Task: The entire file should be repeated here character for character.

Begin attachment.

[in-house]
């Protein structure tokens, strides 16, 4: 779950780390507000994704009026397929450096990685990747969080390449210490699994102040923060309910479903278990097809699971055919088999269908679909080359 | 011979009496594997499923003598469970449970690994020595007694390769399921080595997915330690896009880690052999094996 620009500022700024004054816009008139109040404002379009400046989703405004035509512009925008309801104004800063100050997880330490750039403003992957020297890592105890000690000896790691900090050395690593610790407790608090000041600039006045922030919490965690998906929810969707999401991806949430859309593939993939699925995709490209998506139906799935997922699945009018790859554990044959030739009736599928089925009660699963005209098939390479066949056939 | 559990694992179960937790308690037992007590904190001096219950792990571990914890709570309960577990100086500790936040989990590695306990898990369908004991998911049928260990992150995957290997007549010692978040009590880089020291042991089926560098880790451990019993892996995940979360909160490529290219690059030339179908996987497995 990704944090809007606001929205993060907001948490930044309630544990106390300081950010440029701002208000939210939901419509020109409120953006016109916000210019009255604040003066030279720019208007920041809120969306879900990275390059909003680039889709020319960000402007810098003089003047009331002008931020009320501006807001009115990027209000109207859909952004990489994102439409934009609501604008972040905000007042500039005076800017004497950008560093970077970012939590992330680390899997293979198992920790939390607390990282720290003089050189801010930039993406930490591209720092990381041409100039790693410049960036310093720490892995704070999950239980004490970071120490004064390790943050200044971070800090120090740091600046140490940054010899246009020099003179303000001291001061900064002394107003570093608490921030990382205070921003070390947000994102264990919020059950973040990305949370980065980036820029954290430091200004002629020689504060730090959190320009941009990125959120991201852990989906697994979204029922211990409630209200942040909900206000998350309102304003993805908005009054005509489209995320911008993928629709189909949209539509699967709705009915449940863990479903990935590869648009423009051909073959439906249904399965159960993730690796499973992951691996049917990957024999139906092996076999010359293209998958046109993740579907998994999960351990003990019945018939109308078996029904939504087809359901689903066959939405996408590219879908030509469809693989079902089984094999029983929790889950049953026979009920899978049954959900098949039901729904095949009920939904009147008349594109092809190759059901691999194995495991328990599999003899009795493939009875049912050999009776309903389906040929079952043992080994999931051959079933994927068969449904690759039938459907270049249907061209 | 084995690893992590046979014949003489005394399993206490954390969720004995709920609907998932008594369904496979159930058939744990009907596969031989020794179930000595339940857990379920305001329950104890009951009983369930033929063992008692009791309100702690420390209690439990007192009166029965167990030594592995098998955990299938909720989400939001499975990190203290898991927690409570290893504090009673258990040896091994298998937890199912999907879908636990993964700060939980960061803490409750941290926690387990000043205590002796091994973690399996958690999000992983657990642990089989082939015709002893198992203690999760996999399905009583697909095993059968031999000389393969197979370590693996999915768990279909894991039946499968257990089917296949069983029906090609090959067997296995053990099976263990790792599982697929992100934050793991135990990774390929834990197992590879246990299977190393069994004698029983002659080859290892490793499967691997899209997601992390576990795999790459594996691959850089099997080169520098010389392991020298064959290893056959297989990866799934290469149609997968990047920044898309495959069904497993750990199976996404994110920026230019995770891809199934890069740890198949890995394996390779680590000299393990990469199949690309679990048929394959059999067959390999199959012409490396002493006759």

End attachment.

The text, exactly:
[in-house]
């Protein structure tokens, strides 16, 4: 779950780390507000994704009026397929450096990685990747969080390449210490699994102040923060309910479903278990097809699971055919088999269908679909080359 | 011979009496594997499923003598469970449970690994020595007694390769399921080595997915330690896009880690052999094996 620009500022700024004054816009008139109040404002379009400046989703405004035509512009925008309801104004800063100050997880330490750039403003992957020297890592105890000690000896790691900090050395690593610790407790608090000041600039006045922030919490965690998906929810969707999401991806949430859309593939993939699925995709490209998506139906799935997922699945009018790859554990044959030739009736599928089925009660699963005209098939390479066949056939 | 559990694992179960937790308690037992007590904190001096219950792990571990914890709570309960577990100086500790936040989990590695306990898990369908004991998911049928260990992150995957290997007549010692978040009590880089020291042991089926560098880790451990019993892996995940979360909160490529290219690059030339179908996987497995 990704944090809007606001929205993060907001948490930044309630544990106390300081950010440029701002208000939210939901419509020109409120953006016109916000210019009255604040003066030279720019208007920041809120969306879900990275390059909003680039889709020319960000402007810098003089003047009331002008931020009320501006807001009115990027209000109207859909952004990489994102439409934009609501604008972040905000007042500039005076800017004497950008560093970077970012939590992330680390899997293979198992920790939390607390990282720290003089050189801010930039993406930490591209720092990381041409100039790693410049960036310093720490892995704070999950239980004490970071120490004064390790943050200044971070800090120090740091600046140490940054010899246009020099003179303000001291001061900064002394107003570093608490921030990382205070921003070390947000994102264990919020059950973040990305949370980065980036820029954290430091200004002629020689504060730090959190320009941009990125959120991201852990989906697994979204029922211990409630209200942040909900206000998350309102304003993805908005009054005509489209995320911008993928629709189909949209539509699967709705009915449940863990479903990935590869648009423009051909073959439906249904399965159960993730690796499973992951691996049917990957024999139906092996076999010359293209998958046109993740579907998994999960351990003990019945018939109308078996029904939504087809359901689903066959939405996408590219879908030509469809693989079902089984094999029983929790889950049953026979009920899978049954959900098949039901729904095949009920939904009147008349594109092809190759059901691999194995495991328990599999003899009795493939009875049912050999009776309903389906040929079952043992080994999931051959079933994927068969449904690759039938459907270049249907061209 | 084995690893992590046979014949003489005394399993206490954390969720004995709920609907998932008594369904496979159930058939744990009907596969031989020794179930000595339940857990379920305001329950104890009951009983369930033929063992008692009791309100702690420390209690439990007192009166029965167990030594592995098998955990299938909720989400939001499975990190203290898991927690409570290893504090009673258990040896091994298998937890199912999907879908636990993964700060939980960061803490409750941290926690387990000043205590002796091994973690399996958690999000992983657990642990089989082939015709002893198992203690999760996999399905009583697909095993059968031999000389393969197979370590693996999915768990279909894991039946499968257990089917296949069983029906090609090959067997296995053990099976263990790792599982697929992100934050793991135990990774390929834990197992590879246990299977190393069994004698029983002659080859290892490793499967691997899209997601992390576990795999790459594996691959850089099997080169520098010389392991020298064959290893056959297989990866799934290469149609997968990047920044898309495959069904497993750990199976996404994110920026230019995770891809199934890069740890198949890995394996390779680590000299393990990469199949690309679990048929394959059999067959390999199959012409490396002493006759």